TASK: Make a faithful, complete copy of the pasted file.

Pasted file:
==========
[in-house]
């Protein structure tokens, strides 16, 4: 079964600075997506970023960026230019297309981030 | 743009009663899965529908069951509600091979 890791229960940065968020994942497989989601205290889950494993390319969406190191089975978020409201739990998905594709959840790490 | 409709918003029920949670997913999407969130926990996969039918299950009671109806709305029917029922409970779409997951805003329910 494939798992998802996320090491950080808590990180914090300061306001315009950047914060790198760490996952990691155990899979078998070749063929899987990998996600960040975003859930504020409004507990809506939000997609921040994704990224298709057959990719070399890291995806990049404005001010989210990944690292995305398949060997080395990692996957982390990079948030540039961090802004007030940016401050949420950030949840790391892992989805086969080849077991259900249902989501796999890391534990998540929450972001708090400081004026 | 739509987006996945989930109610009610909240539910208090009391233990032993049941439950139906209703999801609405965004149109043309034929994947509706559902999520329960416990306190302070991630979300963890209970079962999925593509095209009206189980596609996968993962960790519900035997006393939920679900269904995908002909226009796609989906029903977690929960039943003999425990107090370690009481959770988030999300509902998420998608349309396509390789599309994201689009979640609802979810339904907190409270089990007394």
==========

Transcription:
[in-house]
């Protein structure tokens, strides 16, 4: 079964600075997506970023960026230019297309981030 | 743009009663899965529908069951509600091979 890791229960940065968020994942497989989601205290889950494993390319969406190191089975978020409201739990998905594709959840790490 | 409709918003029920949670997913999407969130926990996969039918299950009671109806709305029917029922409970779409997951805003329910 494939798992998802996320090491950080808590990180914090300061306001315009950047914060790198760490996952990691155990899979078998070749063929899987990998996600960040975003859930504020409004507990809506939000997609921040994704990224298709057959990719070399890291995806990049404005001010989210990944690292995305398949060997080395990692996957982390990079948030540039961090802004007030940016401050949420950030949840790391892992989805086969080849077991259900249902989501796999890391534990998540929450972001708090400081004026 | 739509987006996945989930109610009610909240539910208090009391233990032993049941439950139906209703999801609405965004149109043309034929994947509706559902999520329960416990306190302070991630979300963890209970079962999925593509095209009206189980596609996968993962960790519900035997006393939920679900269904995908002909226009796609989906029903977690929960039943003999425990107090370690009481959770988030999300509902998420998608349309396509390789599309994201689009979640609802979810339904907190409270089990007394």